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In case you’d like to read the 1940 archaeological study here is the link: Excavations at Stanton Harcourt 1940

Linking up with Judith and the Mosaic bunch. πŸ˜€

A trip to the antique market
WordPress weekly photo challenge, Fray.

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16 Comments

  • Reply Patty/NS August 25, 2014 at 8:07 am

    Absolutely fascinating! What an amazing field trip to go on. Thanks for sharing. One day I hope to visit and retrace my ancestor’s footsteps : )

  • Reply Lavender Cottage August 25, 2014 at 8:44 am

    Nice to see you again this week Veronica, and such an interesting post! I’m going to come back when I have more time and read the link.
    Thanks for linking to MM.

  • Reply vastlycurious.com August 25, 2014 at 11:18 am

    This is fascinating !! I did not want your post to end. I would love to see it.

  • Reply michellepond August 25, 2014 at 11:22 am

    Thank you for sharing this piece of history with us. Once again, you have taken us right there with your beautiful photographs.

  • Reply denise616 August 25, 2014 at 11:43 am

    Thanks for sharing this field trip! How wonderful to live near such a place.

  • Reply Donna@GardensEyeView August 25, 2014 at 12:25 pm

    Veronica this is fascinating and how lucky to live nearby where there is ancient history to explore. Thanks for sharing the history.

  • Reply Lorrie August 25, 2014 at 2:28 pm

    This is so fascinating. When I took a course on English history a few years ago, I determined that one day I would visit such a stone circle, and one where you can walk into and get close to, unlike Stonehenge these days. We’ve had a beautiful summer on the west coast of Canada and the fall is shaping up pretty well, too, so hopefully you’ll get to enjoy some of the lovely weather when you return.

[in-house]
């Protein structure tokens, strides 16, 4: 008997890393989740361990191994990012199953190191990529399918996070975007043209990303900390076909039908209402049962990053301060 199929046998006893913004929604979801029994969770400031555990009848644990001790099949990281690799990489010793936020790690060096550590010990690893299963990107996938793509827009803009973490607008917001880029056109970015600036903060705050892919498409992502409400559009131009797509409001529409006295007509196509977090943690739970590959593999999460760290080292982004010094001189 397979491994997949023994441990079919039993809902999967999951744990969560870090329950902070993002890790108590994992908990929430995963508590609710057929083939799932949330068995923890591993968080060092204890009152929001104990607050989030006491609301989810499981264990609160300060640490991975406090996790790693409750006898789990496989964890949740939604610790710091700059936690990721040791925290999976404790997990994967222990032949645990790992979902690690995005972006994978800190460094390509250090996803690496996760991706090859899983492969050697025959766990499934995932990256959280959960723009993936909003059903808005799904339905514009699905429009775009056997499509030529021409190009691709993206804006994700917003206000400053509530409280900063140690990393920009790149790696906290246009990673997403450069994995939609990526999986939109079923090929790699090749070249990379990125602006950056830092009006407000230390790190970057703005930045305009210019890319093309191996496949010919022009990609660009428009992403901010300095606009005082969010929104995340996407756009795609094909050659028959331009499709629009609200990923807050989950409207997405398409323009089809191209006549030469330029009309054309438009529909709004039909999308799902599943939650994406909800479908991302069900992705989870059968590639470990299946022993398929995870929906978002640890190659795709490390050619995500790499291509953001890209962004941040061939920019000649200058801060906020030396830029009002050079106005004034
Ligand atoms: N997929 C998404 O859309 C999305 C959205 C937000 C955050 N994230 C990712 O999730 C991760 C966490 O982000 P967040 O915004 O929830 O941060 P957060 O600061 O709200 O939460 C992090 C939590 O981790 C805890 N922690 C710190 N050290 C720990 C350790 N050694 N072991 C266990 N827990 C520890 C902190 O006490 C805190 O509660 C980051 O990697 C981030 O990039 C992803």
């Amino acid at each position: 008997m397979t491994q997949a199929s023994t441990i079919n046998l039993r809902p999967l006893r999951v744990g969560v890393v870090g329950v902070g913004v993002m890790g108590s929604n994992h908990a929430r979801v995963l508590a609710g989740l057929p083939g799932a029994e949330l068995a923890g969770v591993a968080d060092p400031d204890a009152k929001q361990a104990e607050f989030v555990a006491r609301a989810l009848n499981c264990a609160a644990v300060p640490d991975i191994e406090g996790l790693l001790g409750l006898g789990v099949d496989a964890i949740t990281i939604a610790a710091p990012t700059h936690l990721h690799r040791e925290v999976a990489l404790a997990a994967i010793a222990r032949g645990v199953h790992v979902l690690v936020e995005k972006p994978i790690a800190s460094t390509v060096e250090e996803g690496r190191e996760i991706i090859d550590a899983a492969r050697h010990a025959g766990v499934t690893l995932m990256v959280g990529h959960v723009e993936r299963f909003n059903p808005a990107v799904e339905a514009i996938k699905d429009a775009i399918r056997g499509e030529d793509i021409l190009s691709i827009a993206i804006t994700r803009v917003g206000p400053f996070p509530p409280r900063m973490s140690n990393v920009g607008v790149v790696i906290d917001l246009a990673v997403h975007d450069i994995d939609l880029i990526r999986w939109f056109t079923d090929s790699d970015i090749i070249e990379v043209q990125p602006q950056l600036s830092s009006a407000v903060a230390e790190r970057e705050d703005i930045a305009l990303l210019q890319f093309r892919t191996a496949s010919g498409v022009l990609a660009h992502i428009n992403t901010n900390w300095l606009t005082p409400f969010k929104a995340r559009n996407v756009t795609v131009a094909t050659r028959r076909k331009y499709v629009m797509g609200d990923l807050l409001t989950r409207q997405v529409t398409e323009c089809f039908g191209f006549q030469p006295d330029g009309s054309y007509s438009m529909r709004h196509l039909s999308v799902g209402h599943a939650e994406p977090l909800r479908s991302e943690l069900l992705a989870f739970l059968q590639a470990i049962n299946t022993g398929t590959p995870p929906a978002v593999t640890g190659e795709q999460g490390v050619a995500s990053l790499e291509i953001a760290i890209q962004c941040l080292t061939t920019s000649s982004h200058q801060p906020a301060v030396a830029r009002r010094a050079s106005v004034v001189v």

• Reply Eileen August 25, 2014 at 3:30 pm

    A very interesting place to visit. The stones are just amazing to me.. Congrats on your finds. Thanks for sharing, have a happy week!

  • Reply micupoftea August 25, 2014 at 6:36 pm

    What fascinating history! Thanks for sharing this info- nice photos and post. πŸ™‚

  • Reply eganj1 August 25, 2014 at 11:58 pm

    A great read, thank you

  • Reply daryledelstein August 26, 2014 at 5:23 am

    fascinating stuff, thank you .. i love things like this…

  • Reply paulabuenosaires August 26, 2014 at 10:59 am

    I want to go there. πŸ™‚

  • Reply My Little Home and Garden August 27, 2014 at 7:04 am

    It’s wonderful that you know some of the stories about this area, one so close to you.

  • Reply Ida P. Krause August 27, 2014 at 8:58 am

    Such an interesting place. I love the (legends) of how these places came to be.

  • Reply travelnwrite August 27, 2014 at 9:24 am

    A fascinating post! I enjoyed it very much!

  • Reply On this last day of 2015 - Veronica Roth December 31, 2015 at 8:25 am

    […] Our neighbourhood village of Stanton Harcourt is an ancient stone henge I’ve written about before right here. […]